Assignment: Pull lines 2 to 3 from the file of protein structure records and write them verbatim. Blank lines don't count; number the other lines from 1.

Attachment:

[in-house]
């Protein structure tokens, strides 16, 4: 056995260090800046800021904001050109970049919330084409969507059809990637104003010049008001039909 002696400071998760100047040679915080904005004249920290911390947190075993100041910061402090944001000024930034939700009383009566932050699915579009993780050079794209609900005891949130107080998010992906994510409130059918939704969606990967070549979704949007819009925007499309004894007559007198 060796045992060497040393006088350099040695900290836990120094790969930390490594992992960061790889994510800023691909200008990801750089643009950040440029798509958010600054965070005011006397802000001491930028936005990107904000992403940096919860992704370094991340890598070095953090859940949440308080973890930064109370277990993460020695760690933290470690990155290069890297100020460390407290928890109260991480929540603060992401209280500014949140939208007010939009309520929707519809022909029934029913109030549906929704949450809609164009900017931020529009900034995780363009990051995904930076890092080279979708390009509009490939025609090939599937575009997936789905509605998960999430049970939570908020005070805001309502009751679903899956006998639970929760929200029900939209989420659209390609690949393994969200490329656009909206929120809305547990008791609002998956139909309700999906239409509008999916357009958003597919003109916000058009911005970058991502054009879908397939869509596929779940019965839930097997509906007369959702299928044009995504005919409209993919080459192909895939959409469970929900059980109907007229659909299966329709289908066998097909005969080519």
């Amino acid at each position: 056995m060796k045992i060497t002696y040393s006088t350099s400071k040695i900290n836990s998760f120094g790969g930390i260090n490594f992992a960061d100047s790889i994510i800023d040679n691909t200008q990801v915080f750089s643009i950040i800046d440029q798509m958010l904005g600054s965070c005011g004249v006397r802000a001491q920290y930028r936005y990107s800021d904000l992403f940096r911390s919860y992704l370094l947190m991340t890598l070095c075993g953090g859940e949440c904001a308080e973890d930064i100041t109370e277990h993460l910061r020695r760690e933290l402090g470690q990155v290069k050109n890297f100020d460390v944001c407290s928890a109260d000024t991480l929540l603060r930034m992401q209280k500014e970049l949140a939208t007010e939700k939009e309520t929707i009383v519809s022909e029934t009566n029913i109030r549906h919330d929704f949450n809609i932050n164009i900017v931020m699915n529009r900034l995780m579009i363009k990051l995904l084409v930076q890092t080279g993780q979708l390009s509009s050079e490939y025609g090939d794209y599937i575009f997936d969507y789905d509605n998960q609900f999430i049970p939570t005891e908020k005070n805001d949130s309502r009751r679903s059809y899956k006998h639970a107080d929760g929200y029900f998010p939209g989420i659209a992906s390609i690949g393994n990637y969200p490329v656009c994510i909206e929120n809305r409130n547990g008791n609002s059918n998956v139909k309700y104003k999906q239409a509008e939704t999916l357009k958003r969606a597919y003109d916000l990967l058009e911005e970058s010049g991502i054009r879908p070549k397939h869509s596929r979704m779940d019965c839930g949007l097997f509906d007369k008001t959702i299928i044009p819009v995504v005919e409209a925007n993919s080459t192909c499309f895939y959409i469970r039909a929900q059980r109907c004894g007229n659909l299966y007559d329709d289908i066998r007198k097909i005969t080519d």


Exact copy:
């Protein structure tokens, strides 16, 4: 056995260090800046800021904001050109970049919330084409969507059809990637104003010049008001039909 002696400071998760100047040679915080904005004249920290911390947190075993100041910061402090944001000024930034939700009383009566932050699915579009993780050079794209609900005891949130107080998010992906994510409130059918939704969606990967070549979704949007819009925007499309004894007559007198 060796045992060497040393006088350099040695900290836990120094790969930390490594992992960061790889994510800023691909200008990801750089643009950040440029798509958010600054965070005011006397802000001491930028936005990107904000992403940096919860992704370094991340890598070095953090859940949440308080973890930064109370277990993460020695760690933290470690990155290069890297100020460390407290928890109260991480929540603060992401209280500014949140939208007010939009309520929707519809022909029934029913109030549906929704949450809609164009900017931020529009900034995780363009990051995904930076890092080279979708390009509009490939025609090939599937575009997936789905509605998960999430049970939570908020005070805001309502009751679903899956006998639970929760929200029900939209989420659209390609690949393994969200490329656009909206929120809305547990008791609002998956139909309700999906239409509008999916357009958003597919003109916000058009911005970058991502054009879908397939869509596929779940019965839930097997509906007369959702299928044009995504005919409209993919080459192909895939959409469970929900059980109907007229659909299966329709289908066998097909005969080519």
């Amino acid at each position: 056995m060796k045992i060497t002696y040393s006088t350099s400071k040695i900290n836990s998760f120094g790969g930390i260090n490594f992992a960061d100047s790889i994510i800023d040679n691909t200008q990801v915080f750089s643009i950040i800046d440029q798509m958010l904005g600054s965070c005011g004249v006397r802000a001491q920290y930028r936005y990107s800021d904000l992403f940096r911390s919860y992704l370094l947190m991340t890598l070095c075993g953090g859940e949440c904001a308080e973890d930064i100041t109370e277990h993460l910061r020695r760690e933290l402090g470690q990155v290069k050109n890297f100020d460390v944001c407290s928890a109260d000024t991480l929540l603060r930034m992401q209280k500014e970049l949140a939208t007010e939700k939009e309520t929707i009383v519809s022909e029934t009566n029913i109030r549906h919330d929704f949450n809609i932050n164009i900017v931020m699915n529009r900034l995780m579009i363009k990051l995904l084409v930076q890092t080279g993780q979708l390009s509009s050079e490939y025609g090939d794209y599937i575009f997936d969507y789905d509605n998960q609900f999430i049970p939570t005891e908020k005070n805001d949130s309502r009751r679903s059809y899956k006998h639970a107080d929760g929200y029900f998010p939209g989420i659209a992906s390609i690949g393994n990637y969200p490329v656009c994510i909206e929120n809305r409130n547990g008791n609002s059918n998956v139909k309700y104003k999906q239409a509008e939704t999916l357009k958003r969606a597919y003109d916000l990967l058009e911005e970058s010049g991502i054009r879908p070549k397939h869509s596929r979704m779940d019965c839930g949007l097997f509906d007369k008001t959702i299928i044009p819009v995504v005919e409209a925007n993919s080459t192909c499309f895939y959409i469970r039909a929900q059980r109907c004894g007229n659909l299966y007559d329709d289908i066998r007198k097909i005969t080519d």